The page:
# John Errington's tutorial on Power Supply Design

## Simple regulated voltage supply

### Simplest circuit: RS1 RS1 is the simplest series regulator circuit, using only three additional components;

• a zener diode to give a voltage reference;
• a resistor to feed current to the zener and bias the transistor;
• and a power transistor.

It provides a fixed output voltage of Vz1 - 0.7V

### How it works

At switch-on R1 provides current to TR1 and Vout rises. When Vout nears Vz1 - Vbe the base current falls, so output current is reduced to maintain the output voltage at Vout = Vz1 - Vbe

#### Disadvantages of this simple circuit

1. The current to the zener diode is not regulated, so Vref can change
2. The base-emitter voltage of the transistor changes with temperature.
3. The output resistance is (RZ1//R1)/gain. As HFE is typically 30 for power transistors, and RZ1 about 10 ohms,
Rout is about 0.3 Ohms. The regulation is poor.
4. The voltage reference circuit uses up to 10% of the available power.

### A better circuit: RS2 This circuit uses a second transistor to monitor the output voltage. With only three extra components it gives the folowing benefits:

1. better voltage regulation, due to negative feedback
2. less drift due to constant current through the zener
3. programmable (or variable) voltage output

(the output can be made variable by adding a potentiometer in the divider chain of R2+R3 as shown in the example design below)

We use a Darlington pair power transistor for TR1

### Why a Darlington?

Common power transistors have very low HFE (gain) - typically about 30. An output current of 3A would need a base current of 100mA, causing our regulating components to heat, and the voltage to drift. A darlington pair combines two transistors in one package to give gains of around 1000. Now we can make a 10A supply and only need 10mA in the control circuit.

Further, using a Darlington improves regulation by reducing the output resistance.
As before, Rout = Rint / Hfe.

Rint = the parallel combination of RZ1 and R1. We will show this throughout with a parallel sign //

Just replacing the power transistor in the circuit above with a Darlington changes Rout from
Rout = (RZ1//R1)/gain = 10 / 30 = 0.3 ohms to
Rout = (RZ1//R1)/darlington gain = 10 / 1000 = 0.01 ohms

Also they are inexpensive and keep component count down.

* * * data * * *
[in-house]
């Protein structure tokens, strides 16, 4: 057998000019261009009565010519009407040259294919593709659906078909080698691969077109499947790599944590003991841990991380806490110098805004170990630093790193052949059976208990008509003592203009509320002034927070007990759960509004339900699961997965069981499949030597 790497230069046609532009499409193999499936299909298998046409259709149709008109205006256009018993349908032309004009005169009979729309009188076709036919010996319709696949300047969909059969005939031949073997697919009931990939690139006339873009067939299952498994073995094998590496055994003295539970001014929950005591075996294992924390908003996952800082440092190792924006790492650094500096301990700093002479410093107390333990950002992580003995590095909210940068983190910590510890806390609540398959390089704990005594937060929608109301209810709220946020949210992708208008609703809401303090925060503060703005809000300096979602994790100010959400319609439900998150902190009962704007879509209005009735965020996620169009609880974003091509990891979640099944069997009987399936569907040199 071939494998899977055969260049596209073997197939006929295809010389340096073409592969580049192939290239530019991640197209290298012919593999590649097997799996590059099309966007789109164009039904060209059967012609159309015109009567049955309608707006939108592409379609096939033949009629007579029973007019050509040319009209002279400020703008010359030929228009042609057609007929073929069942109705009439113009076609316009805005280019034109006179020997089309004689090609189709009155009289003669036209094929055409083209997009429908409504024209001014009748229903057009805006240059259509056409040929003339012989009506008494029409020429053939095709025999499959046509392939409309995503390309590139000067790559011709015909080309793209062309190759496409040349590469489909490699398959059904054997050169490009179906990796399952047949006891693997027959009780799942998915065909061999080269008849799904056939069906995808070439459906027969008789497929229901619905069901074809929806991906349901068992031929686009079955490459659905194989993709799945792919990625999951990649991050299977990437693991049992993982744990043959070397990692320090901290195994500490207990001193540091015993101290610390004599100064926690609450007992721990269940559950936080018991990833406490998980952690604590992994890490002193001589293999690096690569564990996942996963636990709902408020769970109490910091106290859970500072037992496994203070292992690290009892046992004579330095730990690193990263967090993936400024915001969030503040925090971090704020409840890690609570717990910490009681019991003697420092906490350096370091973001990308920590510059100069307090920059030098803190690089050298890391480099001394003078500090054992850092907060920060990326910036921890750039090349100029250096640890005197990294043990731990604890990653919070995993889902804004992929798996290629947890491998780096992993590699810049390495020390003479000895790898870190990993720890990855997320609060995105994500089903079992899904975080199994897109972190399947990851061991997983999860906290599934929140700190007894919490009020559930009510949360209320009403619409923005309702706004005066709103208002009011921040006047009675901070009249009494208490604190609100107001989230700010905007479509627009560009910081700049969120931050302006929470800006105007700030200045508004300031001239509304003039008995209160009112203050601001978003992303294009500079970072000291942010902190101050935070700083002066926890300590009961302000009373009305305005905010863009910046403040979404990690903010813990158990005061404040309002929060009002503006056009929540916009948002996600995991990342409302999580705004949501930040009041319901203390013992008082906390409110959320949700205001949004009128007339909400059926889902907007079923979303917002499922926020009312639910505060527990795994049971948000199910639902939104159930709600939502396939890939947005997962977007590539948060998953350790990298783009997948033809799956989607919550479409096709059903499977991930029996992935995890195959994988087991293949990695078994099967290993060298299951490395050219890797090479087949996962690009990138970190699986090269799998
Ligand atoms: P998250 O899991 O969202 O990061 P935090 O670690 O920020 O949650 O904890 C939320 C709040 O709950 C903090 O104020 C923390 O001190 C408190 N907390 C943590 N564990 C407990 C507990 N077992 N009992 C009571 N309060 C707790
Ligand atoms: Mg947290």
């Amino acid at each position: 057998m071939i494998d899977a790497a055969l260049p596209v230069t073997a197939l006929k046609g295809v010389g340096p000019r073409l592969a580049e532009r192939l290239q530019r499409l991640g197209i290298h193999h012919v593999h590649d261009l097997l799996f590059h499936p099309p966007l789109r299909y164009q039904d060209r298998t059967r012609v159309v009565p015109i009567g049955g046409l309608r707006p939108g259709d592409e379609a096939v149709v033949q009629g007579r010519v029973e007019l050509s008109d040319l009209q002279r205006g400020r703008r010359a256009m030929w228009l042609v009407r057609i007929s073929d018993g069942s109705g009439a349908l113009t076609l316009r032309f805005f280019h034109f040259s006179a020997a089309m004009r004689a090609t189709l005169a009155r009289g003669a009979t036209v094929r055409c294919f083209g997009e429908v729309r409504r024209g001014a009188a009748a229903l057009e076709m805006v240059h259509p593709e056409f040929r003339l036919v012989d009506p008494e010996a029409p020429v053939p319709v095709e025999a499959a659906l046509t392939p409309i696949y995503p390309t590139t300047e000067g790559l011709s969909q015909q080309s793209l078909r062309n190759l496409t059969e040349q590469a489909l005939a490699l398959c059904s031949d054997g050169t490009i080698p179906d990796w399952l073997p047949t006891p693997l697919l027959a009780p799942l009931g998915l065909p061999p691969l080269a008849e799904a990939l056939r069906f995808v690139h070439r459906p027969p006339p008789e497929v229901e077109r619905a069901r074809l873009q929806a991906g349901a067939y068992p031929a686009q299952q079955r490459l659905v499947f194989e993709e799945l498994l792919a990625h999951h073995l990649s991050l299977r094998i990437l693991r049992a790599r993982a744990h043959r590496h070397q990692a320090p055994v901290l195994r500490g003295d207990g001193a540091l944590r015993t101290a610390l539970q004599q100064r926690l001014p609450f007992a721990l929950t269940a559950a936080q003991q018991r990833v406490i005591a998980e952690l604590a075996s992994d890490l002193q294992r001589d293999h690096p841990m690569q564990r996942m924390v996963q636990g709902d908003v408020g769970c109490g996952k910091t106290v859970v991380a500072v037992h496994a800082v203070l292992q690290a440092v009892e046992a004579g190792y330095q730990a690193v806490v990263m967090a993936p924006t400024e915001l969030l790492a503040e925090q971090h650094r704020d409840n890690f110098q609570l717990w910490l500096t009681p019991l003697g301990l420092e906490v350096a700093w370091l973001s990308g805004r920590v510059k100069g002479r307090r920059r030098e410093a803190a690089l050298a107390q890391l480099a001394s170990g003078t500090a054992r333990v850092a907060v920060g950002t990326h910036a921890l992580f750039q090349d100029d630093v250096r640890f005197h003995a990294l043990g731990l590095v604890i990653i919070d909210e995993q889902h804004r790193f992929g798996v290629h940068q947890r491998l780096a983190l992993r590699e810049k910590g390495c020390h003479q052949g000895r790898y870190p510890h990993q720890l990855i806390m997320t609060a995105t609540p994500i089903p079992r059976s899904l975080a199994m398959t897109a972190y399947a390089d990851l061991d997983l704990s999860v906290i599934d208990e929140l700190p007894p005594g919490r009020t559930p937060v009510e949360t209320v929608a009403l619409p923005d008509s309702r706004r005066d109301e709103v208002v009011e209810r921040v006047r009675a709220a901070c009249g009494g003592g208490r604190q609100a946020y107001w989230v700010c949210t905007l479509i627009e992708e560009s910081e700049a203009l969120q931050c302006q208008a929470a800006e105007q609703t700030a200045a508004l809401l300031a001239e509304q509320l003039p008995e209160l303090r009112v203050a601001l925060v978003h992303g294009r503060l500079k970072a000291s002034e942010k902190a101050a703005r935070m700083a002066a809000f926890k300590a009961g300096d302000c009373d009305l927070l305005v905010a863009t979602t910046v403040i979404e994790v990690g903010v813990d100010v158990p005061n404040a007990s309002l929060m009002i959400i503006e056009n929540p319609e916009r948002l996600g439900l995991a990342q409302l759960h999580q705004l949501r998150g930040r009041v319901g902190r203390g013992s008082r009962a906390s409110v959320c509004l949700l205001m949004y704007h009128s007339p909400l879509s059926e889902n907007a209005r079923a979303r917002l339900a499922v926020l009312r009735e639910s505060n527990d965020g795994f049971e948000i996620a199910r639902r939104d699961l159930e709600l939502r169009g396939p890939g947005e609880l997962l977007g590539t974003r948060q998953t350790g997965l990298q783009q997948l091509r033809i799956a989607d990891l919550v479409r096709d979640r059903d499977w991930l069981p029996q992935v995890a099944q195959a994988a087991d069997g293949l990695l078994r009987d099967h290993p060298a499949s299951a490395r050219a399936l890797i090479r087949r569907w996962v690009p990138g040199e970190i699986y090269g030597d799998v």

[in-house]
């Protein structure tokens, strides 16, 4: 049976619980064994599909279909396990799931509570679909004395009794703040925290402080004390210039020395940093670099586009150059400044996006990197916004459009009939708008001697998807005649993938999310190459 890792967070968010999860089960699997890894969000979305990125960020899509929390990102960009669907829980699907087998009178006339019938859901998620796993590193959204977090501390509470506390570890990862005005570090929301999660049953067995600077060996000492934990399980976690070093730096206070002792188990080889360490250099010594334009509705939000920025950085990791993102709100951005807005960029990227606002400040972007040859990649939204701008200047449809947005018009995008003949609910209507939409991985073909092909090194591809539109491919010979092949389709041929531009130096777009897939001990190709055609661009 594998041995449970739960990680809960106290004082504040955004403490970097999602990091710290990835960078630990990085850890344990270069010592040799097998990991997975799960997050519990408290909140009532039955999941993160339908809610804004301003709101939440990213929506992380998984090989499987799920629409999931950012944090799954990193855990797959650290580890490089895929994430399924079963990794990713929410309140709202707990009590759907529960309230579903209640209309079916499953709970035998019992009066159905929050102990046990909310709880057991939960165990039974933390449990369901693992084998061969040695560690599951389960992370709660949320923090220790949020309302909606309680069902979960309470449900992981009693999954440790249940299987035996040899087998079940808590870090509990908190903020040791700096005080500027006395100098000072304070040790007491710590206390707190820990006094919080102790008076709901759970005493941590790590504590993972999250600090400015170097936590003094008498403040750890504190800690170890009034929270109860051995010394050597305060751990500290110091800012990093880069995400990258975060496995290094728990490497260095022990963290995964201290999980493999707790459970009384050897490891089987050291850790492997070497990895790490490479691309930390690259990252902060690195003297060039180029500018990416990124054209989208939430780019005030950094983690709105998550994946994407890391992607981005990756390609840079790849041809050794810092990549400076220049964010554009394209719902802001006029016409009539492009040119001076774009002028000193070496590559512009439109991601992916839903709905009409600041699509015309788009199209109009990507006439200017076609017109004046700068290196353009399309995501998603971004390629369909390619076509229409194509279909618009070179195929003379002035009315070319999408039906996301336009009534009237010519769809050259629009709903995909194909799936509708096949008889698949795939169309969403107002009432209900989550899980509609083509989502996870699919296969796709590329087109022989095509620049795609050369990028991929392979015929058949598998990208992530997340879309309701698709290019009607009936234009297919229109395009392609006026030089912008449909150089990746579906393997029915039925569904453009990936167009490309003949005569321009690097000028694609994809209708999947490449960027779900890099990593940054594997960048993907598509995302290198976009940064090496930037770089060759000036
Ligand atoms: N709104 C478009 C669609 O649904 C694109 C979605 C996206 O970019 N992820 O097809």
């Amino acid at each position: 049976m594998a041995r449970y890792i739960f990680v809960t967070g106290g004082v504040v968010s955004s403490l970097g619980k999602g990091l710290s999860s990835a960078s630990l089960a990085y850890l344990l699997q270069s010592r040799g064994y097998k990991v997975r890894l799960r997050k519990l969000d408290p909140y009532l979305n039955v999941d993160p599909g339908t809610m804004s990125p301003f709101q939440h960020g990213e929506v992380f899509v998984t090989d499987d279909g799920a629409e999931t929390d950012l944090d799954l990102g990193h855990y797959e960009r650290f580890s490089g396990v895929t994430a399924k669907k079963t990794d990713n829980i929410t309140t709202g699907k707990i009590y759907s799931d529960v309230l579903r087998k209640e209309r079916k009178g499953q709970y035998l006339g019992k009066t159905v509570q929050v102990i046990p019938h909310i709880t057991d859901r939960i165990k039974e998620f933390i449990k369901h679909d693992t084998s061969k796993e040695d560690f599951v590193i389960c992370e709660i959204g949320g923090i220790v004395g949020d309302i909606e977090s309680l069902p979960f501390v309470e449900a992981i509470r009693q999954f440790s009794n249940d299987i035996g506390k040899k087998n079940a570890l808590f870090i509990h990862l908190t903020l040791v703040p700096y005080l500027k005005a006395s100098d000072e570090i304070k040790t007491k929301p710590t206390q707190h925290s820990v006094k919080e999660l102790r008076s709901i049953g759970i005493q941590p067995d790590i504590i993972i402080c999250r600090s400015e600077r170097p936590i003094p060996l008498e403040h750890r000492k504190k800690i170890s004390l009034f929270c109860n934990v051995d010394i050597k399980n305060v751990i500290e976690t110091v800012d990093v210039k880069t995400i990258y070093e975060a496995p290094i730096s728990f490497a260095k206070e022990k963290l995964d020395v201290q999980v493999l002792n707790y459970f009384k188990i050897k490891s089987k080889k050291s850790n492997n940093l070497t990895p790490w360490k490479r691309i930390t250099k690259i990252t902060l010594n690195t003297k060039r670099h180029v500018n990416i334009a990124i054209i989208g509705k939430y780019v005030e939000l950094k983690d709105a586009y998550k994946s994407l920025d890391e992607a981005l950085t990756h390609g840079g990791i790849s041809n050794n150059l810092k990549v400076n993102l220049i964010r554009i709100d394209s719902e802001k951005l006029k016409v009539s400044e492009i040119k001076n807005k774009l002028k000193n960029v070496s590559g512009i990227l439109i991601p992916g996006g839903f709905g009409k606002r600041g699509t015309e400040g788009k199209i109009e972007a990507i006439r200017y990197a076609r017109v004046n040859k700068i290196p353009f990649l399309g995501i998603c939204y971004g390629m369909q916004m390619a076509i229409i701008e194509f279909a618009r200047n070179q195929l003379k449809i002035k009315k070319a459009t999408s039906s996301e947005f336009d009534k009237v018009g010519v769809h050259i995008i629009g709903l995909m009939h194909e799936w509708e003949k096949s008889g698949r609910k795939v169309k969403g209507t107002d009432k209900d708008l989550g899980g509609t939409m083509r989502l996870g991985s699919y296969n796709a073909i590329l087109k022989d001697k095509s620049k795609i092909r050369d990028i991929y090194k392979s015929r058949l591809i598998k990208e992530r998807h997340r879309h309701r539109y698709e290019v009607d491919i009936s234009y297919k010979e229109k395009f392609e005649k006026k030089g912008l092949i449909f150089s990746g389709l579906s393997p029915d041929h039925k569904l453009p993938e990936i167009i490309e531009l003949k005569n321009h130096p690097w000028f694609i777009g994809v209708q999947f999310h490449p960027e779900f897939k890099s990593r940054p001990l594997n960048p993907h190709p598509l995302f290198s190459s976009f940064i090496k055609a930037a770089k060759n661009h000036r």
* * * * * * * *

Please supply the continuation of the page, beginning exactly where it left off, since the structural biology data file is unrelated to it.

### Example design

Design a variable voltage regulated supply to provide 2A at 20V to 30V. We have an unregulated supply that provides (Design Example 1) 38V at 2A, with ripple of 2V peak to peak.

#### Components:  TR1: Power darlington needs to accept 40V and 2A, with a power rating of (40V -20V) * 2A = 40W
This is the popular TIP120, an NPN power darlington with
HFE=>1000; Vceo=60V; Ic=5A; Pd=65W

An Hfe 1000 gives Ib as 2mA when Ie = 2A. We will choose R1 to feeed a minimum of 12mA into TR2 and the Zener.

VZ1: We choose a 7.5V zener (7.5 * 10 = 75mW) type BZX85C7V5 as the tempco of this (+0.2%/K) balances out the tempco of the base-emitter junction.

TR2: needs to take 30-7.5V and 12mA = 250mW The BC546B has:
Collector Emitter Voltage Vceo:65V; DC Collector Current:100mA; Pt=0.6W
DC Current Gain hfe:150

The base current of TR2 is then 10mA / 150 = 66uA. We can ignore the effect of this in calculating the resistor chain.

R1: to determine this we need to know the voltages at Vint and the base of TR1.

Vint (max ) = 38V + 2V = 40V; Vint(min) = 38 - 2 = 36V

Vb1 (max) = 30 + 0.7 = 31V; Vb1 (min) = 20 + 0.7 = 21V

VR1(max) = (Vint (max ) - Vb1 (min)) = 19V; VR1(min)= (Vint(min) - Vb1 (max)) = 36 - 31 = 5V.

The current IR1(max) = VR1(max) / R1 and IR1(min) = VR1(min)/R1 - so

IR1(max) / IR1(min) = VR1(max) / VR1(min). This is a variation of 4:1.

IR1(min) needs to be > Ib for TR1 which was 2mA, and also allow for correct bias current for the zener.
The 7.5V zener wants around 10mA to achieve low Rz.

So let IR1(min) be 8mA + 2mA = 10mA.

R1 = 5/10 = 0.50 k - nearest = 0.470 then Imax = 10/0.470 = 21mA. R1 = 470 ohms.

21mA * 19V = 0.40mW. We need a 1W or better resistor.

### Calculate the divider chain

R2, R3, VR1. To calculate these we start by assuming R3=1kohm. This diagram shows VR1 slider at the bottom of its track.

Rtotal = R2 +VR1 +R3; IR2 = IVR1 = IR3;

IR3 = 8.2V /( R3 = 1k) = 8.2mA;

30V = Rtotal * 8.2mA so Rtotal = 30/8.2 = 3.66k In this configuration the slider is at the top of VR1.

I= 20V / Rtotal = 20 / 3.66 = 5.46mA

(R3 =1k) +VR1 = 8.2V / 5.46mA = 1.5 kohm. so VR1 = 0.5kohm.

R2 = 20V - 8.2V / 5.46mA = 11.8/5.46 = 2.16kohm

Check; 2.16k + 0.5k + 1k = 3.66k

We need to make VR1 a preferred value for a potentiometer. We could choose 1k; this would give a maximum divider chain current of 8.2 / 2 = 4.1mA - which is fine. We simply scale all the values.

R3 = 1k0*2 = 2k0; VR1 = 0.5k * 2 = 1k0; R2 = 2.16k * 2 = 4.32k

Where suitable resistor values are not available we can make them up by adding resistors in series.
So we would use 2*1k resistors to make R3; R2 would be 3.9k + 430 ohm.